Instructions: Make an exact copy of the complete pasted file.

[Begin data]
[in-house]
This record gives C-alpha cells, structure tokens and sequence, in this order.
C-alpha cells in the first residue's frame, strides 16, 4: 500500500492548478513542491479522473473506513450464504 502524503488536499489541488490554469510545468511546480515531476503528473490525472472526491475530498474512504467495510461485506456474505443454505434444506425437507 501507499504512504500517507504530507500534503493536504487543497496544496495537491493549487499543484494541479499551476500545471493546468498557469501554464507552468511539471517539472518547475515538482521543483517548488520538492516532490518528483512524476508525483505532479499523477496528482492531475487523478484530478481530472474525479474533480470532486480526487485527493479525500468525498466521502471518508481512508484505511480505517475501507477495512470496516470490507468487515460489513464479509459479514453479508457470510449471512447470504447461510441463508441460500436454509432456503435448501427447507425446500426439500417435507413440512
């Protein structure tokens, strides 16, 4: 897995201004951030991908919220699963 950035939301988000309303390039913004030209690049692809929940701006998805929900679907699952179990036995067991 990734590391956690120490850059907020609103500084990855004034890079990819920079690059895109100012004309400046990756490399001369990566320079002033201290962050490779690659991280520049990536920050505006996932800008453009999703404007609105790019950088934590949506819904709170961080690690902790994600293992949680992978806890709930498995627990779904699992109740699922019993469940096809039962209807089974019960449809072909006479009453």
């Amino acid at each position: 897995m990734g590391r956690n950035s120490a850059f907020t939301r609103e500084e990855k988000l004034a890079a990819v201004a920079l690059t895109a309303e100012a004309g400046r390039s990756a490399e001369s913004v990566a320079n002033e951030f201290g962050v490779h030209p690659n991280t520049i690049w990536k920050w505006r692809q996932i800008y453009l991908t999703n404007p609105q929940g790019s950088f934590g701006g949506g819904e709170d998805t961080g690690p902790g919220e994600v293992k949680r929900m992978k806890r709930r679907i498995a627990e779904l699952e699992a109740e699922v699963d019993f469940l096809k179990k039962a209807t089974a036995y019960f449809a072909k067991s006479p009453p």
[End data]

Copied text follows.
[in-house]
This record gives C-alpha cells, structure tokens and sequence, in this order.
C-alpha cells in the first residue's frame, strides 16, 4: 500500500492548478513542491479522473473506513450464504 502524503488536499489541488490554469510545468511546480515531476503528473490525472472526491475530498474512504467495510461485506456474505443454505434444506425437507 501507499504512504500517507504530507500534503493536504487543497496544496495537491493549487499543484494541479499551476500545471493546468498557469501554464507552468511539471517539472518547475515538482521543483517548488520538492516532490518528483512524476508525483505532479499523477496528482492531475487523478484530478481530472474525479474533480470532486480526487485527493479525500468525498466521502471518508481512508484505511480505517475501507477495512470496516470490507468487515460489513464479509459479514453479508457470510449471512447470504447461510441463508441460500436454509432456503435448501427447507425446500426439500417435507413440512
């Protein structure tokens, strides 16, 4: 897995201004951030991908919220699963 950035939301988000309303390039913004030209690049692809929940701006998805929900679907699952179990036995067991 990734590391956690120490850059907020609103500084990855004034890079990819920079690059895109100012004309400046990756490399001369990566320079002033201290962050490779690659991280520049990536920050505006996932800008453009999703404007609105790019950088934590949506819904709170961080690690902790994600293992949680992978806890709930498995627990779904699992109740699922019993469940096809039962209807089974019960449809072909006479009453």
């Amino acid at each position: 897995m990734g590391r956690n950035s120490a850059f907020t939301r609103e500084e990855k988000l004034a890079a990819v201004a920079l690059t895109a309303e100012a004309g400046r390039s990756a490399e001369s913004v990566a320079n002033e951030f201290g962050v490779h030209p690659n991280t520049i690049w990536k920050w505006r692809q996932i800008y453009l991908t999703n404007p609105q929940g790019s950088f934590g701006g949506g819904e709170d998805t961080g690690p902790g919220e994600v293992k949680r929900m992978k806890r709930r679907i498995a627990e779904l699952e699992a109740e699922v699963d019993f469940l096809k179990k039962a209807t089974a036995y019960f449809a072909k067991s006479p009453p």